- The Washington Times - Saturday, April 22, 2006

One way of trying to justify illegal immigration from an economic standpoint is to point out that the work done by these immigrants adds to the total output of the United States.

We have all heard about the “undocumented workers” who grow our tomatoes, harvest our strawberries, clean our hotels, take care of our children, mow our lawns and do innumerable other things. All this, of course, adds to the nation’s total output.

If that is a sufficient justification, why not open our borders to everybody from countries around the world? If not, why not? By what principle would you decide where to put a limit? There is no point saying that there is not room enough for everybody to be here, because there is.

A quarter-century ago, I sat down with some statistics on world population and on land area in the U.S. — and discovered the world’s entire population could be housed in the state of Texas, in one-story, single family homes, four people to a house, on a lot slightly larger than the one where I lived at the time, in a typical middle-class neighborhood.

The world’s population has of course grown since then, so instead of putting everybody in Texas, we could spread them out from sea to shining sea, with lots of elbow room for everybody.

There is no question that, with billions more people living in the United States, our national output would be a lot larger than today. Why not do it then, if the argument based on immigrants’ contribution to increased American output is sufficient?

More important, by what principle would you decide where to draw the line — and why does that same principle not apply to today’s immigrants, legal or illegal?

The most obvious objection is that the world’s population living in the United States would not only add to output but add to the costs imposed on American citizens. That same argument applies to immigrants from Mexico or any other country today.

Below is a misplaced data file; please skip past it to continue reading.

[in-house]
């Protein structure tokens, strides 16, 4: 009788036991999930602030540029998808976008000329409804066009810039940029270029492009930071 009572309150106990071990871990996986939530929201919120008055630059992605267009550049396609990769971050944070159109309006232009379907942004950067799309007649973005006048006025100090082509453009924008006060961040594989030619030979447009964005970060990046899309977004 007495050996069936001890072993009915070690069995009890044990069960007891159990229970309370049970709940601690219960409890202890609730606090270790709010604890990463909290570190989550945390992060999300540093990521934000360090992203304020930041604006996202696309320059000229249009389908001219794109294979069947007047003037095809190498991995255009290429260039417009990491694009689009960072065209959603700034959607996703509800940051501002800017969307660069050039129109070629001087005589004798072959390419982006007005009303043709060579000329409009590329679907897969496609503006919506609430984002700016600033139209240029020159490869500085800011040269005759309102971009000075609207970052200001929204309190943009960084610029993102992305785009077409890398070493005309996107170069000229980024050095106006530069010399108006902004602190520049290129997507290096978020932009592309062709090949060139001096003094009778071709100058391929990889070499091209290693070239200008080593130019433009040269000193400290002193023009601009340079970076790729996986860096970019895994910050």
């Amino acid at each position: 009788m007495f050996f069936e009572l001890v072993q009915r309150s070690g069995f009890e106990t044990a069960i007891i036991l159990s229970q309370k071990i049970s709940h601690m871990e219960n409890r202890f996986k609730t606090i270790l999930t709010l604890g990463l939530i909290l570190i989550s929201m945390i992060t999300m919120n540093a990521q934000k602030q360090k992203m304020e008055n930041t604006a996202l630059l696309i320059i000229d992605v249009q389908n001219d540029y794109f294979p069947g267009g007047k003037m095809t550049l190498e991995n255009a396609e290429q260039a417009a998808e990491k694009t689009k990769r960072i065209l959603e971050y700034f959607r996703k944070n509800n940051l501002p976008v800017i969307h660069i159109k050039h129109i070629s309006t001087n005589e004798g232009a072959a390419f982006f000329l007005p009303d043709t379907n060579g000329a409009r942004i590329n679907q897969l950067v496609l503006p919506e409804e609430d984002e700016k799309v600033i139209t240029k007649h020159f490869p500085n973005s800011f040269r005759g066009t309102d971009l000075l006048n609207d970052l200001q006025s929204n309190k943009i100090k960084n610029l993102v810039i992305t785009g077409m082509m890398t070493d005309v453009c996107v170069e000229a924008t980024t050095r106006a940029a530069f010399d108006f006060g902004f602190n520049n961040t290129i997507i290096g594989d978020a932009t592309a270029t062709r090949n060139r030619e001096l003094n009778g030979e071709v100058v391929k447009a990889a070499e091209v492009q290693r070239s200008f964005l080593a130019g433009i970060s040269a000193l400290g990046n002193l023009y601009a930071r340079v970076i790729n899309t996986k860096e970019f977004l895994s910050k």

The emergency rooms of many California hospitals have become major medical treatment centers for illegal immigrants. The financial drain of serving people who cannot or do not pay has shut down some of these hospitals, making them unavailable to citizens as well as illegal aliens.

Schools must contend not only with the additional financial costs of educating the children of illegal immigrants but also the educational problems of trying to deal with children who require extra attention because of their limited knowledge of English. The children of American citizens have less time and resources available to them as a result.

The welfare state has made immigrants of all sorts, wherever their origin and whether legal or illegal, a major burden beyond what the immigrants of a century ago posed. Few enthusiasts for more immigration seem to want to talk about these high hidden costs of “cheap labor.”

To the hotels, farmers, and affluent families who hire illegal immigrants, the labor may be cheap but to the taxpayers it can be very expensive. Moreover, the people who live in affluent suburbs and have “undocumented workers” mow their lawns, care for their children or clean their swimming pools are unlikely to have them as neighbors. Nor are the immigrants’ children likely to attend local upscale schools.

Even people who have railed at Wal-Mart for not paying their workers “enough,” claiming the taxpayers are subsidizing Wal-Mart employees’ health care and other benefits, never seem to apply the same reasoning to illegal immigrants.

While U.S. citizens are legally entitled to welfare state benefits, Mexicans get those benefits only if they cross the border into the United States. In short, immigrants add to such costs while Wal-Mart’s American employees do not, because they can get those benefits whether they work for Wal-Mart or not.

Whatever the decision as to how many and what kind of immigrants should be let into the United States, why should that decision be made by people in Mexico, instead of being made here by Americans?

Thomas Sowell is a nationally syndicated columnist.

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